Personal pronouns

Pronouns are words we use to refer to each other in the 3rd person.

When we know the identity of the person we’re referring to we often used gendered pronouns, such as “he/him/his” or “she/her/hers”.  For example:  

“Geoff is my partner.  He works in the NHS.”  
“Have you met Fiona?  It’s her first day.” 

When we don’t know their identity, we tend to use the gender-neutral singular “they/them/their”. For example: 

“Someone left their phone behind. I hope they come back for it.” 

When can our use of pronouns go wrong? 

Most of us have learned to assume someone’s gender identity based on clues such as their appearance, voice, or name.  We judge whether they are male or female and use gendered pronouns “he” or “she” based on this.   

This can go wrong when someone has a gender-neutral name such as “Sam”, or because they do not conform to our expectations of gendered characteristics.  It can also happen to people who are transgender or whose gender identity falls outside of “male” and “female”, as with non-binary and genderqueer identities. 

For most of us our gender is a fundamental part of our identity.  If someone uses the wrongly-gendered pronouns to refer to us it can be very embarrassing.  If we’re not sure what pronouns someone uses, it’s a good idea to use the gender-neutral “they/them/their”. 

It’s also a good idea to avoid gendered expressions such as “Ladies and gentlemen” and “Morning Gents!” so that you’re not excluding people whose gender identity falls outside of these labels.  Alternatives include “Folks”, “Colleagues” and “Everyone”.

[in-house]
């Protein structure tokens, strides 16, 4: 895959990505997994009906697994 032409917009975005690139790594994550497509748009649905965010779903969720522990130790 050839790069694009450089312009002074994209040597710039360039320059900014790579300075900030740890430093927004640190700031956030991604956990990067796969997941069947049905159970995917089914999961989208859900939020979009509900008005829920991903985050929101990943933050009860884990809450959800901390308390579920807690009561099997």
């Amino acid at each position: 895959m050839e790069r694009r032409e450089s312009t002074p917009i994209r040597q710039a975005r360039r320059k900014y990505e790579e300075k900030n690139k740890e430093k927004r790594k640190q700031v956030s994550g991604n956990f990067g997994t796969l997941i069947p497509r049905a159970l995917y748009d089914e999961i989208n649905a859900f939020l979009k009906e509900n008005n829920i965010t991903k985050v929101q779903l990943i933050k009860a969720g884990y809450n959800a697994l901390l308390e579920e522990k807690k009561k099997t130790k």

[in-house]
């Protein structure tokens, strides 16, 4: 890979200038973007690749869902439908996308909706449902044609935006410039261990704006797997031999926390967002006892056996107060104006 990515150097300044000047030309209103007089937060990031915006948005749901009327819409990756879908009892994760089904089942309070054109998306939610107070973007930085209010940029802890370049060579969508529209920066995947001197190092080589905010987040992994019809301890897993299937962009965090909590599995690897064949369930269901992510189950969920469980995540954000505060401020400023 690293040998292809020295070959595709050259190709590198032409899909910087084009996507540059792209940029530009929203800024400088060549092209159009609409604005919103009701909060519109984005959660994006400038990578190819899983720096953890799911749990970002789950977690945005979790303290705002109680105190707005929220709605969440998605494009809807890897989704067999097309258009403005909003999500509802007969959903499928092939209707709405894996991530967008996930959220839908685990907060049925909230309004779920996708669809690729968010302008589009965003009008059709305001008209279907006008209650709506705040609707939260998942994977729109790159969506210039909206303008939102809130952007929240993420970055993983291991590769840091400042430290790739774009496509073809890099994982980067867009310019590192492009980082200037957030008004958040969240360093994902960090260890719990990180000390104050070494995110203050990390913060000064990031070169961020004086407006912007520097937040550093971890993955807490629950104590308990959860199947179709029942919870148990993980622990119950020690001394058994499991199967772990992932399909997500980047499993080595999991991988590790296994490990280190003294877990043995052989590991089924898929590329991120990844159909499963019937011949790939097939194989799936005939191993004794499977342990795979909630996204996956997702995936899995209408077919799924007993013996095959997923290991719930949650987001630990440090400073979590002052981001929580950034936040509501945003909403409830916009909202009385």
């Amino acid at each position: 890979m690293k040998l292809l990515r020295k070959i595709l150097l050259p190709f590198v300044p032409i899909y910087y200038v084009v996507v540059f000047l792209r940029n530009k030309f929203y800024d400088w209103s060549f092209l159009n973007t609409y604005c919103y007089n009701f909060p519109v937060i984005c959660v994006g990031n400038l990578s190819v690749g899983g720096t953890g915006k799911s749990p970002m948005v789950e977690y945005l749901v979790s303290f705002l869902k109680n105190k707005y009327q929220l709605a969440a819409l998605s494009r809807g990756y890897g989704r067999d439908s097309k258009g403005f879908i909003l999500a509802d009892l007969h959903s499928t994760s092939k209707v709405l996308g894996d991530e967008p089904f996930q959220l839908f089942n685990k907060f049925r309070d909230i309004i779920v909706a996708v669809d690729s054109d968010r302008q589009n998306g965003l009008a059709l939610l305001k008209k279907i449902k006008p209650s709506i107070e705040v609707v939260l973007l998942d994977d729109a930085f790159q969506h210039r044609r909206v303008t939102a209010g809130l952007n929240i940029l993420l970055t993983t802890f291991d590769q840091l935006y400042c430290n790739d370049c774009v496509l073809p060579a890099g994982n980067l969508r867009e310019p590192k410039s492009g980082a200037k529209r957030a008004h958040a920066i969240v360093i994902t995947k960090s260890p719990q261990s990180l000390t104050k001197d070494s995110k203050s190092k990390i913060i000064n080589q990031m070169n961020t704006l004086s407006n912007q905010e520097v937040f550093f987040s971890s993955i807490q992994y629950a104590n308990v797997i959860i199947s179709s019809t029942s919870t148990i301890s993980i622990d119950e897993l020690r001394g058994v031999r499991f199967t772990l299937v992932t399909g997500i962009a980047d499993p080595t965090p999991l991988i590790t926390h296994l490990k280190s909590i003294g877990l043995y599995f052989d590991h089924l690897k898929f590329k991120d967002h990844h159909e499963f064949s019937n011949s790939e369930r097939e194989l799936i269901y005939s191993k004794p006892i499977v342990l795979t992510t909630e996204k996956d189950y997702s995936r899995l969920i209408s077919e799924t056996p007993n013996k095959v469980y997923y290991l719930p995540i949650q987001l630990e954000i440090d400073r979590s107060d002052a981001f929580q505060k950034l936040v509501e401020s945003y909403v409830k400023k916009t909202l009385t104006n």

Using the wrong pronouns 

Using the wrong gendered pronouns for someone is often called “misgendering”. Deliberately misgendering someone is offensive and is a type of harassment. Using the incorrect pronouns for a person, even accidentally, can be upsetting because it suggests that you don’t see them the way they see themselves. 

If you make an honest mistake with someone’s pronouns you should correct yourself and move on. Never make a big deal of it. This just draws attention to the mistake and makes the situation more uncomfortable. 

Sharing our pronouns 

It is helpful to make your pronouns known, for example when you introduce yourself, in your email signature and in your biographies on websites etc. so that people know which ones to use.   

You may feel it is obvious which pronouns you use, but this isn’t the case for everyone. Normalising the practice of sharing them makes it easier for people whose pronouns are less obvious, and makes the environment more inclusive.

Some people may feel uncomfortable sharing their pronouns, especially if they’re currently unsure about their gender identity or not ready to share that with other people.  For this reason, nobody should be compelled to share them. It is however worth bearing in mind that not expressing a preference will not stop people assuming your pronouns so it may be worth expressing what your current preference is, on the understanding that it’s absolutely okay to change this later. 

Once someone has made you aware of their pronouns you should always use those. This applies whether or not the person to whom you’re referring is there. 

Changing old habits can take some work but this is one of the ways we can change our language to acknowledge diversity, show respect and be more inclusive.